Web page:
The outer borough site took its access from a busy urban thoroughfare but the proposals excluded vehicular access. No on-site parking spaces would be provided in either scheme and both would be car free. It was agreed by the main parties that the site lay in an accessible area with alternative choices of travel within walking distance, including rail and bus services with some opportunities for cycling and walking. It had a PTAL rating of five which meant it had very good accessibility.
Although the appellant pointed to emerging local plan policy expecting all developments in areas with a PTAL rating of five or higher to be car free, the inspector decided the appeal on the basis of current unitary development policy requiring some on-site parking to reflect local circumstances such as higher levels of car ownership. He considered it unrealistic that the one and two bedroom apartments would only be attractive to those who did not own a car and because of high housing demand and prices they could also be occupied by a small family. With parking in the vicinity strictly controlled, the inspector concluded the proposals would lead to additional demand for on-street parking in the already congested residential streets. He also identified the potential for further highway problems arising from the lack of dedicated parking for service and delivery vehicles. The appellant offered mitigation including car club membership, but without these measures agreed with the council and secured by a legal agreement the inspector gave them little weight in his decision that the proposals were in conflict with development plan policy protecting highway safety and requiring parking provision to be appropriate to local conditions.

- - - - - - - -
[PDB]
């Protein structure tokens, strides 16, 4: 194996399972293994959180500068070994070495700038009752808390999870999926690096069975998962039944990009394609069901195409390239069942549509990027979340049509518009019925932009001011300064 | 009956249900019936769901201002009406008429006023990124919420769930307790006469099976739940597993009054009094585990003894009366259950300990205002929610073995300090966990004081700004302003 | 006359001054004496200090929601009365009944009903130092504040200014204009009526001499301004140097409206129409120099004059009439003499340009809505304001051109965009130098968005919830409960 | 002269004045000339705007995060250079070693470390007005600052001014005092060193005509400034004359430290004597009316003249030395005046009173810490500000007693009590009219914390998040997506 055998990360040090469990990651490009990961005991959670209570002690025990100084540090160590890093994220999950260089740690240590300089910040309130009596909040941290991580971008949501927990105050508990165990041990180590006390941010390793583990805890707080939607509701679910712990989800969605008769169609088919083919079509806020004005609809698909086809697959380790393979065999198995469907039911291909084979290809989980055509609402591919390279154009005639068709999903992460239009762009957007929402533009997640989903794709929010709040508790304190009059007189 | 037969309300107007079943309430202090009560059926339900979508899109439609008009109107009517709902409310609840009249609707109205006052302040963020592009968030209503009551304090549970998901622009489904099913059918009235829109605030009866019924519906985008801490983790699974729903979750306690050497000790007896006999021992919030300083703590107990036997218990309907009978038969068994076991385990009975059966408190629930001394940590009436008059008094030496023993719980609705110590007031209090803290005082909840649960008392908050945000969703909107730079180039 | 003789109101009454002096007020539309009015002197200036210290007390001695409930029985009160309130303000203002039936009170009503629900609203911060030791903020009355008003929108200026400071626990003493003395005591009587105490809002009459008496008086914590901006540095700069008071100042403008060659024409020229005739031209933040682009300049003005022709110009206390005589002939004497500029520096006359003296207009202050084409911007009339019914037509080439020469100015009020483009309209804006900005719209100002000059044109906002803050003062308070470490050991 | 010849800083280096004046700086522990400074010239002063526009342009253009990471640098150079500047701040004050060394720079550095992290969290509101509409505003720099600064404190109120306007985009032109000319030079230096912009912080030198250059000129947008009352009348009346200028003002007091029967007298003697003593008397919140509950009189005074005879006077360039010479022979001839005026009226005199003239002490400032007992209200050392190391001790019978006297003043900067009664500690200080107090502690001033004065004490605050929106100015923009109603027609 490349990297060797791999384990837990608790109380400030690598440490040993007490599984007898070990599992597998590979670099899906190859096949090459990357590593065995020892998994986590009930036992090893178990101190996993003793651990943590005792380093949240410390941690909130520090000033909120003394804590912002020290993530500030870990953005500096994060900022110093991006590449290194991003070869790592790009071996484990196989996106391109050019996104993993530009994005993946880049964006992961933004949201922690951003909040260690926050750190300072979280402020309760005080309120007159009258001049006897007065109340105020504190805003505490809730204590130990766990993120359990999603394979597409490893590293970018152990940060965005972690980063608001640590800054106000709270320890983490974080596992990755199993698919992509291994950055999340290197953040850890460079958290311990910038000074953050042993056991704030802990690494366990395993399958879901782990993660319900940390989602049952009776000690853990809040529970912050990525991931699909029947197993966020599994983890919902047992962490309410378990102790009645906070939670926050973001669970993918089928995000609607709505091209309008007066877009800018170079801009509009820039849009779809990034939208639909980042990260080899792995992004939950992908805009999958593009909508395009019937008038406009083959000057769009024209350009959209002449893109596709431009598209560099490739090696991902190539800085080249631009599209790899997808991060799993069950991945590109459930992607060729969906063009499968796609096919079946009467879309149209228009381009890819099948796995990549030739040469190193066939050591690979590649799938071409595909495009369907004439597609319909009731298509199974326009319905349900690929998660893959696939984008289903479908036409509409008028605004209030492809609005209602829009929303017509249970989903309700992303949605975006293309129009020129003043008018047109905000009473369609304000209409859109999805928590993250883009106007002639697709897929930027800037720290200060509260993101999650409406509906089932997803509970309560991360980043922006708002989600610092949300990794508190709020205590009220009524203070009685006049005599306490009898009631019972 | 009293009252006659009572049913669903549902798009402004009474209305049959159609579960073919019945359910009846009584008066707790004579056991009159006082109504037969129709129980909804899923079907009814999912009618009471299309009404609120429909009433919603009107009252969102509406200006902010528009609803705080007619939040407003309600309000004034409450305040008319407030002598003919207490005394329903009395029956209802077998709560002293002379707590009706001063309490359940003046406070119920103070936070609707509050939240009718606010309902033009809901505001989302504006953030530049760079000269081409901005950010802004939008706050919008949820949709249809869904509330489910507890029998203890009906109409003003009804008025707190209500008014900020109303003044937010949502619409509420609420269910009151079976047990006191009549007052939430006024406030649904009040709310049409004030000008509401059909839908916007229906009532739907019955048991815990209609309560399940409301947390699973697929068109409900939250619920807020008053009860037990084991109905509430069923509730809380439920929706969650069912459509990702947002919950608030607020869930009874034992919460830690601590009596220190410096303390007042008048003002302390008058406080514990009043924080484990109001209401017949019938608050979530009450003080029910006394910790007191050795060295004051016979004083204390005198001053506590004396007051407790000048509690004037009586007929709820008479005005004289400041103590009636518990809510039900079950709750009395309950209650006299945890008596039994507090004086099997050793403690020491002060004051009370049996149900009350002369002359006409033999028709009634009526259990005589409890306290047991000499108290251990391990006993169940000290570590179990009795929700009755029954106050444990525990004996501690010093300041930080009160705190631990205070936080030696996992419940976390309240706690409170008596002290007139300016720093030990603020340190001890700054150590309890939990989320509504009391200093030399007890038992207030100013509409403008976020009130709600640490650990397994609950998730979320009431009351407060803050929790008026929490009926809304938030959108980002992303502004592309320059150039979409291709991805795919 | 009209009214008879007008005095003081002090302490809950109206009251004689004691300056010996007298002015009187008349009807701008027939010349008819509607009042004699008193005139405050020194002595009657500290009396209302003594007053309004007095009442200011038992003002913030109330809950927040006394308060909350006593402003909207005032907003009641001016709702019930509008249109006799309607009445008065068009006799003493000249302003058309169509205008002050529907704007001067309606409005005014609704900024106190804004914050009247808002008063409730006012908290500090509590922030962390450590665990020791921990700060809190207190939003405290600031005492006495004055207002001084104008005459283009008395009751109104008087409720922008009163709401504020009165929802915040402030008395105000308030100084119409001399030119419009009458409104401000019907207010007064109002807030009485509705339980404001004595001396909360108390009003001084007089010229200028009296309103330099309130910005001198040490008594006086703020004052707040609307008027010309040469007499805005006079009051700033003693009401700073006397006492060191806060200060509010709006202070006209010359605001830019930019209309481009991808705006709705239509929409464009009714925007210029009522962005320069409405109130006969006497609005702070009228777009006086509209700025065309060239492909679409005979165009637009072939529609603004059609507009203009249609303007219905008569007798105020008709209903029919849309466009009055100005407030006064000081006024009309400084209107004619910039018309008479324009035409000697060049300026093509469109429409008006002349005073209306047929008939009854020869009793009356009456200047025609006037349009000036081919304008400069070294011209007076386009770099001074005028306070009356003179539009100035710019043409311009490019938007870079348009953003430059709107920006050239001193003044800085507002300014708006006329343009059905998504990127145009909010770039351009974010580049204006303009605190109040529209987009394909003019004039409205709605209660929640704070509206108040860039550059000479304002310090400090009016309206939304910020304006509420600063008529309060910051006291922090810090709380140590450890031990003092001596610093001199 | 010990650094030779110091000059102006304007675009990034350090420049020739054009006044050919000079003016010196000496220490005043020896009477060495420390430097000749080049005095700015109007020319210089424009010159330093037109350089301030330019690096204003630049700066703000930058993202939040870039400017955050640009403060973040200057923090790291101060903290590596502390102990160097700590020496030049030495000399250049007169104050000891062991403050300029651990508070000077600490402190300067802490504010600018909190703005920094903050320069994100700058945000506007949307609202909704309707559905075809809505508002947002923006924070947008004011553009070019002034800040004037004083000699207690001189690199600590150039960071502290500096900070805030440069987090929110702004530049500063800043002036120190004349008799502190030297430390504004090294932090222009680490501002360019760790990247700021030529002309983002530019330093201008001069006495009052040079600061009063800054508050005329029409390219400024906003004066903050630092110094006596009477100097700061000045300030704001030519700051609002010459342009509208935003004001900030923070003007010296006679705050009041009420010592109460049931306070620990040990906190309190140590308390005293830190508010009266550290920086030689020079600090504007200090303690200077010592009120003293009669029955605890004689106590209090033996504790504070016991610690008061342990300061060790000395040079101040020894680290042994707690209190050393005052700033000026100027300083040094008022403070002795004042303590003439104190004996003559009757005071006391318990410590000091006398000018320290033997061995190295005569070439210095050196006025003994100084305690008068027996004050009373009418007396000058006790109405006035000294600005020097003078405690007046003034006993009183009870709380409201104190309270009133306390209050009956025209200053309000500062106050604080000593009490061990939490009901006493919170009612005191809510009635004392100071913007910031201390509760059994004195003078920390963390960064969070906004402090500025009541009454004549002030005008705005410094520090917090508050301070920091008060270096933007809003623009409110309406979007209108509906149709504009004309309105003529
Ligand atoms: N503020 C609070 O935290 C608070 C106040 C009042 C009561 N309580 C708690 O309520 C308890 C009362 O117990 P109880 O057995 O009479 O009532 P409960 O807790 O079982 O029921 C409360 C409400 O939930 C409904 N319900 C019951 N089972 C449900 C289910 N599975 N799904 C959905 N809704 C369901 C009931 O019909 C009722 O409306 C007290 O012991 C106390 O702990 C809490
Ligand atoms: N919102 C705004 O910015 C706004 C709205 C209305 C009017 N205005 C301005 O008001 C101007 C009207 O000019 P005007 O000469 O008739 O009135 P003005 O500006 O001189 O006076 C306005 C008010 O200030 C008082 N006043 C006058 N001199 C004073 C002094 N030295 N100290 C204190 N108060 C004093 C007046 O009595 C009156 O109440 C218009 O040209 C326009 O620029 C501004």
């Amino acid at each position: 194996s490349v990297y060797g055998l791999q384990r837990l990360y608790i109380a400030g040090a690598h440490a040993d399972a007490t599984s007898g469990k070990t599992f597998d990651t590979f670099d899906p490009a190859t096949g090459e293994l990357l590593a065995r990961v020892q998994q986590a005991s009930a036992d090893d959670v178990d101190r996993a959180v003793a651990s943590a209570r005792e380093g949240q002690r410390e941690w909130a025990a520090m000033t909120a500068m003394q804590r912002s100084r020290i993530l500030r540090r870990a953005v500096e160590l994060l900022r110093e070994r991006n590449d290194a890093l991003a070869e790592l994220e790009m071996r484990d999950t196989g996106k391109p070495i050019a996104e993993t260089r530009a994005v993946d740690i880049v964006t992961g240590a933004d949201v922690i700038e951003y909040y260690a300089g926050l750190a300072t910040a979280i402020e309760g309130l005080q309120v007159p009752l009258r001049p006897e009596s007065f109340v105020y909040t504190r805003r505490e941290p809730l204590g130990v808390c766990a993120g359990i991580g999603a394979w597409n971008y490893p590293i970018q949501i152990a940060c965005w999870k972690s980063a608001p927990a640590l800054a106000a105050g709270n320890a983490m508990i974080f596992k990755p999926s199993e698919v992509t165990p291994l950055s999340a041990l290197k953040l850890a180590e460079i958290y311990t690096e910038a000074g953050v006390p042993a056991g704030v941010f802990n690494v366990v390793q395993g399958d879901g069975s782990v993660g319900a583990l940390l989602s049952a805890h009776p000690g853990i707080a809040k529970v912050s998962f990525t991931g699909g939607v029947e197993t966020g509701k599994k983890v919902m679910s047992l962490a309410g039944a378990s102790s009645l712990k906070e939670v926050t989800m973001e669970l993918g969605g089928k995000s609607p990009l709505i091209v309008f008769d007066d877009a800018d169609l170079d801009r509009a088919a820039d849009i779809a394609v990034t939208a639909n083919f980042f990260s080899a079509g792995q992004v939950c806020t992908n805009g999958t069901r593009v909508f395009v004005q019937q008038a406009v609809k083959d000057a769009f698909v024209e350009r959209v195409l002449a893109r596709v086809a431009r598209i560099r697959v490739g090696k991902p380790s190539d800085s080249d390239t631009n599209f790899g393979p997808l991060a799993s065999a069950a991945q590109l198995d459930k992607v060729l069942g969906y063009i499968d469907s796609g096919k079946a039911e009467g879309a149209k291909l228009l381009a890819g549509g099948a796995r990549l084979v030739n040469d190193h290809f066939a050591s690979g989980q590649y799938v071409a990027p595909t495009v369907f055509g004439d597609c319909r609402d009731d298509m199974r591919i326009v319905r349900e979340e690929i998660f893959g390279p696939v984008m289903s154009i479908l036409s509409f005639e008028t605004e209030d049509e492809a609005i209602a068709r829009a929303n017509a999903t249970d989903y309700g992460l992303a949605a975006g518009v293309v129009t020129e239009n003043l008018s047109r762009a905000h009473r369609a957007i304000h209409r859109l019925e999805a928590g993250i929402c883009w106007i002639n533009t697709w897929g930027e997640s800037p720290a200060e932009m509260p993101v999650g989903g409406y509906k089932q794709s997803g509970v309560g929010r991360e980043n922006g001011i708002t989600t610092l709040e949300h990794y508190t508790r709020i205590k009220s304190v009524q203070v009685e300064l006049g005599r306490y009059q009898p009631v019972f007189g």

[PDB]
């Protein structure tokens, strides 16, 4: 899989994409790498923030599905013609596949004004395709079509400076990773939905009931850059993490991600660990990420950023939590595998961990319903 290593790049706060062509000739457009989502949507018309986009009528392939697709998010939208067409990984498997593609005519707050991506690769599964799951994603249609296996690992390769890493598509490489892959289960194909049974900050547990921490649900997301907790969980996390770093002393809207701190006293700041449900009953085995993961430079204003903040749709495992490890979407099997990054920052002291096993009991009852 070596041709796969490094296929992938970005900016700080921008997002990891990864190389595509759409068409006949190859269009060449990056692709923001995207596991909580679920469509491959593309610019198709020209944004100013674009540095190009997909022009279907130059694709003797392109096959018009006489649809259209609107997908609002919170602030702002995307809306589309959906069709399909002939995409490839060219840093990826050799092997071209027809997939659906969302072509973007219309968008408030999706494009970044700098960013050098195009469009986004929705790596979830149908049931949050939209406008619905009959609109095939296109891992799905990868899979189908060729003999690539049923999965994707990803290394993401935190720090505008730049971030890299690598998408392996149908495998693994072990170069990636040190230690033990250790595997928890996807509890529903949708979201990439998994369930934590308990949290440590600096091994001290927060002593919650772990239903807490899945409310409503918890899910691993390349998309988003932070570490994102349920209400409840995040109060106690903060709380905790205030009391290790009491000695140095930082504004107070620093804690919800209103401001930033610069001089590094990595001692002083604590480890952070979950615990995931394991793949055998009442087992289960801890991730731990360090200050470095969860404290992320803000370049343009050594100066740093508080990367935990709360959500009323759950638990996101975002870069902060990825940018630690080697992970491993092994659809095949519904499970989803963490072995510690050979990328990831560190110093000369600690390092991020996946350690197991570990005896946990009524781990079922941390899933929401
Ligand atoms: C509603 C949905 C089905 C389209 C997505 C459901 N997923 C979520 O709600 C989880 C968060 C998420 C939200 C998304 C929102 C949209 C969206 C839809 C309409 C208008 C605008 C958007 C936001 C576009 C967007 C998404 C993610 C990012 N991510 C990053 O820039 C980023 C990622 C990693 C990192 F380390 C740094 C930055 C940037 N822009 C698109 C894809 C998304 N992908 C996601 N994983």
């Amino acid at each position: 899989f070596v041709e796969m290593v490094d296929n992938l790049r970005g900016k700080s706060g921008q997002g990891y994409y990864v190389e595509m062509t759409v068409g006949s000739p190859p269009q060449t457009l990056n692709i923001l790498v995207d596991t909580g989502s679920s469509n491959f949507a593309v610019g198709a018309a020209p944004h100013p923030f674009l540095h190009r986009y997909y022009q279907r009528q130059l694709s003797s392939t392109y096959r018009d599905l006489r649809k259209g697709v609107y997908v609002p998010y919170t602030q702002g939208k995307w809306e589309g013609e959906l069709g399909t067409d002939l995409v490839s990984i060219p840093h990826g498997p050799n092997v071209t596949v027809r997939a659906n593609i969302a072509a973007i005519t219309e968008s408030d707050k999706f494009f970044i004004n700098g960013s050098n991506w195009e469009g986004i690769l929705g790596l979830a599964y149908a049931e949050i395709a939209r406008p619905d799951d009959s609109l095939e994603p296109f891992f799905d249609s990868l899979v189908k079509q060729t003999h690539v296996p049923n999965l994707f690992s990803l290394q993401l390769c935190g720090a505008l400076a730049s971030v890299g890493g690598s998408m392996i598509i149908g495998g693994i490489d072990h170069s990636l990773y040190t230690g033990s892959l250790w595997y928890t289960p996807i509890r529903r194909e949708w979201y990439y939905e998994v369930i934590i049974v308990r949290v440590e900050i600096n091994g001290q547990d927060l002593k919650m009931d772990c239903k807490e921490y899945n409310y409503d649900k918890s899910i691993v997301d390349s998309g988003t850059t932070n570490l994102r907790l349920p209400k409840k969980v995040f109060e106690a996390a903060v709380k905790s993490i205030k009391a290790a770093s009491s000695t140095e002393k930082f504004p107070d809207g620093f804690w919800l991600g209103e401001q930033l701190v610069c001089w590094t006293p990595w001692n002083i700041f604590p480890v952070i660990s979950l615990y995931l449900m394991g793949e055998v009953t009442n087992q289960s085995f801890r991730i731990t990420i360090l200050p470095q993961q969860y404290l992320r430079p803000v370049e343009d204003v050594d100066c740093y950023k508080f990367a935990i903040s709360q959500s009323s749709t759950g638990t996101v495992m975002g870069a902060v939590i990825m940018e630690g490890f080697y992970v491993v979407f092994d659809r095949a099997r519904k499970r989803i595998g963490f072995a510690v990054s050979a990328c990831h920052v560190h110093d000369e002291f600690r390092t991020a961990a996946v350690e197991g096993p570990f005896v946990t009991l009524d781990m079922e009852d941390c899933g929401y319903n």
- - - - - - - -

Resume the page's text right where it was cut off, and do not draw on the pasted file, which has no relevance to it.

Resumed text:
The larger scheme for nine falts in two blocks also failed on matters of townscape and residential outlook. Both appeals were dismissed.
Inspector: Richard Aston; Written representations